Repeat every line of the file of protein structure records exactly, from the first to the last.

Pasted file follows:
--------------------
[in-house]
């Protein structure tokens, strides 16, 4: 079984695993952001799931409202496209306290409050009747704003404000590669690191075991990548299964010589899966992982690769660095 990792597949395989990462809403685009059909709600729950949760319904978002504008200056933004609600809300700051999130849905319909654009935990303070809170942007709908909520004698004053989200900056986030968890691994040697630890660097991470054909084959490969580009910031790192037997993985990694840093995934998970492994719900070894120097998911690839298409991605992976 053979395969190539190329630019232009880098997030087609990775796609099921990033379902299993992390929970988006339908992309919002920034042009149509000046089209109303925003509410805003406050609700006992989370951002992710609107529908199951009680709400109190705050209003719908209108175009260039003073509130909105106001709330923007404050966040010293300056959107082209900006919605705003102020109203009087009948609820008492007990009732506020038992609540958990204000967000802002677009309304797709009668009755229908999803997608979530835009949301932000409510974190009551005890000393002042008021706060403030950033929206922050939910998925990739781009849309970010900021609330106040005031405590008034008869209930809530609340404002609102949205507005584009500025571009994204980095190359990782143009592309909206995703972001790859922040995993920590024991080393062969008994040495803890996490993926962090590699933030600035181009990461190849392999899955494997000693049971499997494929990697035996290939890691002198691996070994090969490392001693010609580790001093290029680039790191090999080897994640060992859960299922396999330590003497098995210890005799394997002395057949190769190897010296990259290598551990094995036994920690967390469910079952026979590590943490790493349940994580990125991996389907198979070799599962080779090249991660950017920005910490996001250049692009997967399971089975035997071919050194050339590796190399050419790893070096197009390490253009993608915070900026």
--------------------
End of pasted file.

[in-house]
């Protein structure tokens, strides 16, 4: 079984695993952001799931409202496209306290409050009747704003404000590669690191075991990548299964010589899966992982690769660095 990792597949395989990462809403685009059909709600729950949760319904978002504008200056933004609600809300700051999130849905319909654009935990303070809170942007709908909520004698004053989200900056986030968890691994040697630890660097991470054909084959490969580009910031790192037997993985990694840093995934998970492994719900070894120097998911690839298409991605992976 053979395969190539190329630019232009880098997030087609990775796609099921990033379902299993992390929970988006339908992309919002920034042009149509000046089209109303925003509410805003406050609700006992989370951002992710609107529908199951009680709400109190705050209003719908209108175009260039003073509130909105106001709330923007404050966040010293300056959107082209900006919605705003102020109203009087009948609820008492007990009732506020038992609540958990204000967000802002677009309304797709009668009755229908999803997608979530835009949301932000409510974190009551005890000393002042008021706060403030950033929206922050939910998925990739781009849309970010900021609330106040005031405590008034008869209930809530609340404002609102949205507005584009500025571009994204980095190359990782143009592309909206995703972001790859922040995993920590024991080393062969008994040495803890996490993926962090590699933030600035181009990461190849392999899955494997000693049971499997494929990697035996290939890691002198691996070994090969490392001693010609580790001093290029680039790191090999080897994640060992859960299922396999330590003497098995210890005799394997002395057949190769190897010296990259290598551990094995036994920690967390469910079952026979590590943490790493349940994580990125991996389907198979070799599962080779090249991660950017920005910490996001250049692009997967399971089975035997071919050194050339590796190399050419790893070096197009390490253009993608915070900026």